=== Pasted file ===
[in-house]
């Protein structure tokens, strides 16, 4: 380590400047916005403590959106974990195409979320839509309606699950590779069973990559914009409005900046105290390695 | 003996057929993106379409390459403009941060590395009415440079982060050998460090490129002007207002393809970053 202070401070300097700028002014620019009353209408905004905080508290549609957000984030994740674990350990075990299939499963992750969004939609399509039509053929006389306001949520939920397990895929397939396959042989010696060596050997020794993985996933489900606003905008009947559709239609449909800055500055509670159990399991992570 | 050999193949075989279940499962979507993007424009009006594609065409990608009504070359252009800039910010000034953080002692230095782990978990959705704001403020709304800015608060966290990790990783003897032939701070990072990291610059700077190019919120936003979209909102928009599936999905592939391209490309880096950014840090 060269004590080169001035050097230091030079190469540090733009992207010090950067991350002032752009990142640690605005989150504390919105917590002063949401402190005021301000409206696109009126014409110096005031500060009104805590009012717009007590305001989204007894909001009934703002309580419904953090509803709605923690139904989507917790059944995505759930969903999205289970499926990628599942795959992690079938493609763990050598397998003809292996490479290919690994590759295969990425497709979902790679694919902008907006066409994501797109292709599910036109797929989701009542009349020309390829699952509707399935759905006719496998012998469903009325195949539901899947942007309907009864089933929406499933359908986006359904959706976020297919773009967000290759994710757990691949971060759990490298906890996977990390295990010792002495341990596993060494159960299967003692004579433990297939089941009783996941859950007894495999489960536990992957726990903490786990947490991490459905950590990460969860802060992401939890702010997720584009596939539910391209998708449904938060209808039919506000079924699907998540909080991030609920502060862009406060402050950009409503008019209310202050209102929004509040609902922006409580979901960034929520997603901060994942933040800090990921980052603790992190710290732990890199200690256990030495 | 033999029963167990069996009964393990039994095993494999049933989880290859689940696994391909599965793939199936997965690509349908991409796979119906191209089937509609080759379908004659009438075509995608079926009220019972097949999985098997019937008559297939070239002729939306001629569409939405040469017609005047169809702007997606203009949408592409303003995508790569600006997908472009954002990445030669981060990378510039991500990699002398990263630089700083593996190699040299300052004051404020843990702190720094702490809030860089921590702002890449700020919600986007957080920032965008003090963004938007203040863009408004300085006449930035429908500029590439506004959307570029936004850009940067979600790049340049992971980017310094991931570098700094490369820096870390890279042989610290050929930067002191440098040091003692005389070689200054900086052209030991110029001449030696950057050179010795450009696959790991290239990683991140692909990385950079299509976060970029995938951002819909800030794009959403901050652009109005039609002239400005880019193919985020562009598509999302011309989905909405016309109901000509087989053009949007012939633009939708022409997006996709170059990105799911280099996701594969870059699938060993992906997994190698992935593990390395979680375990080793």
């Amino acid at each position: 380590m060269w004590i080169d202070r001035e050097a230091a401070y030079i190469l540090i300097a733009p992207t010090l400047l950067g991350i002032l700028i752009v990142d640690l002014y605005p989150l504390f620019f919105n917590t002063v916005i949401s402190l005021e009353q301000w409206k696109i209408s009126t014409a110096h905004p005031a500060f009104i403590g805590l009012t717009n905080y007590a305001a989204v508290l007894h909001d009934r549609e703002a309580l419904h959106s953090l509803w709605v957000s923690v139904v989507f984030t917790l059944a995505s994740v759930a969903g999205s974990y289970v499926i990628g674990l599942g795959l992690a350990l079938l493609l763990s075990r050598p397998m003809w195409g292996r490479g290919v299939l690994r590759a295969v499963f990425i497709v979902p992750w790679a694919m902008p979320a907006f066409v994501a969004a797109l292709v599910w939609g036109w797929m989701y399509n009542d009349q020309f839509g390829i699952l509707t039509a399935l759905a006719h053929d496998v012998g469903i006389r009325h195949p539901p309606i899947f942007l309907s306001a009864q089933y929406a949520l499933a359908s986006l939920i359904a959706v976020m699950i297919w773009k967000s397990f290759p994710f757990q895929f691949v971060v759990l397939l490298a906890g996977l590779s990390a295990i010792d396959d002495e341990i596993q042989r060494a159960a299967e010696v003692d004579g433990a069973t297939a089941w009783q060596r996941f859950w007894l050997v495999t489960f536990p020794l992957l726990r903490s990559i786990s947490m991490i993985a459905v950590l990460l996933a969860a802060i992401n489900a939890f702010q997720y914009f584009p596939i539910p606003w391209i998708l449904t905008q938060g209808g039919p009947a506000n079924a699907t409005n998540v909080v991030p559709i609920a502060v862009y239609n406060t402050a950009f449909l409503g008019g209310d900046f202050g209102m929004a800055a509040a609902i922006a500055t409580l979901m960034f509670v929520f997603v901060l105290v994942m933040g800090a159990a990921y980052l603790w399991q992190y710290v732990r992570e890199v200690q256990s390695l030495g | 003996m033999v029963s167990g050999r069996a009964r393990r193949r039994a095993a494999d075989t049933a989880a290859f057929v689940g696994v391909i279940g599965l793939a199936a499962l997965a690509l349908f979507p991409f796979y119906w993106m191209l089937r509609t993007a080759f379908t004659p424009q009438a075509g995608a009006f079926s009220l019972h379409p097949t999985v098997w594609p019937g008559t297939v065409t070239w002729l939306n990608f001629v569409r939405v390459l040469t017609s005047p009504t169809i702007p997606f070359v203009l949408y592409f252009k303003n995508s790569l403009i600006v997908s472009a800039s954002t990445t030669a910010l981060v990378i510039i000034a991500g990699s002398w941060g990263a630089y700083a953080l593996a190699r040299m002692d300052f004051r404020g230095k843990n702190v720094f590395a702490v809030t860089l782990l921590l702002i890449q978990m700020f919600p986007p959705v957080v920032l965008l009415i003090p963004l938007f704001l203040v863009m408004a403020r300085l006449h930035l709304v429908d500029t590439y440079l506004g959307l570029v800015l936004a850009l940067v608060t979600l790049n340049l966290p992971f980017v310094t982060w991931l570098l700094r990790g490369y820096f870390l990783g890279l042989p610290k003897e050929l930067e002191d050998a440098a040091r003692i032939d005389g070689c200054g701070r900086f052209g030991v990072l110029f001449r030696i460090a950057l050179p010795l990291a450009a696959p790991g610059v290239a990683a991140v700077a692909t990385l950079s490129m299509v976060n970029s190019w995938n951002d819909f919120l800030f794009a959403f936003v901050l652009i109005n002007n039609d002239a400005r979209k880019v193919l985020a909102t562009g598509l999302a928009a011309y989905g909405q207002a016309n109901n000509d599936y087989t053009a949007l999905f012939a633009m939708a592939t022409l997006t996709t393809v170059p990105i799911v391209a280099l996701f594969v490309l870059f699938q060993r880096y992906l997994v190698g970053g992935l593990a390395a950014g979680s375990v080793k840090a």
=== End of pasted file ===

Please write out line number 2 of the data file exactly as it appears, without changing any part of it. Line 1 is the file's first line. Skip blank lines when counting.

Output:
């Protein structure tokens, strides 16, 4: 380590400047916005403590959106974990195409979320839509309606699950590779069973990559914009409005900046105290390695 | 003996057929993106379409390459403009941060590395009415440079982060050998460090490129002007207002393809970053 202070401070300097700028002014620019009353209408905004905080508290549609957000984030994740674990350990075990299939499963992750969004939609399509039509053929006389306001949520939920397990895929397939396959042989010696060596050997020794993985996933489900606003905008009947559709239609449909800055500055509670159990399991992570 | 050999193949075989279940499962979507993007424009009006594609065409990608009504070359252009800039910010000034953080002692230095782990978990959705704001403020709304800015608060966290990790990783003897032939701070990072990291610059700077190019919120936003979209909102928009599936999905592939391209490309880096950014840090 060269004590080169001035050097230091030079190469540090733009992207010090950067991350002032752009990142640690605005989150504390919105917590002063949401402190005021301000409206696109009126014409110096005031500060009104805590009012717009007590305001989204007894909001009934703002309580419904953090509803709605923690139904989507917790059944995505759930969903999205289970499926990628599942795959992690079938493609763990050598397998003809292996490479290919690994590759295969990425497709979902790679694919902008907006066409994501797109292709599910036109797929989701009542009349020309390829699952509707399935759905006719496998012998469903009325195949539901899947942007309907009864089933929406499933359908986006359904959706976020297919773009967000290759994710757990691949971060759990490298906890996977990390295990010792002495341990596993060494159960299967003692004579433990297939089941009783996941859950007894495999489960536990992957726990903490786990947490991490459905950590990460969860802060992401939890702010997720584009596939539910391209998708449904938060209808039919506000079924699907998540909080991030609920502060862009406060402050950009409503008019209310202050209102929004509040609902922006409580979901960034929520997603901060994942933040800090990921980052603790992190710290732990890199200690256990030495 | 033999029963167990069996009964393990039994095993494999049933989880290859689940696994391909599965793939199936997965690509349908991409796979119906191209089937509609080759379908004659009438075509995608079926009220019972097949999985098997019937008559297939070239002729939306001629569409939405040469017609005047169809702007997606203009949408592409303003995508790569600006997908472009954002990445030669981060990378510039991500990699002398990263630089700083593996190699040299300052004051404020843990702190720094702490809030860089921590702002890449700020919600986007957080920032965008003090963004938007203040863009408004300085006449930035429908500029590439506004959307570029936004850009940067979600790049340049992971980017310094991931570098700094490369820096870390890279042989610290050929930067002191440098040091003692005389070689200054900086052209030991110029001449030696950057050179010795450009696959790991290239990683991140692909990385950079299509976060970029995938951002819909800030794009959403901050652009109005039609002239400005880019193919985020562009598509999302011309989905909405016309109901000509087989053009949007012939633009939708022409997006996709170059990105799911280099996701594969870059699938060993992906997994190698992935593990390395979680375990080793």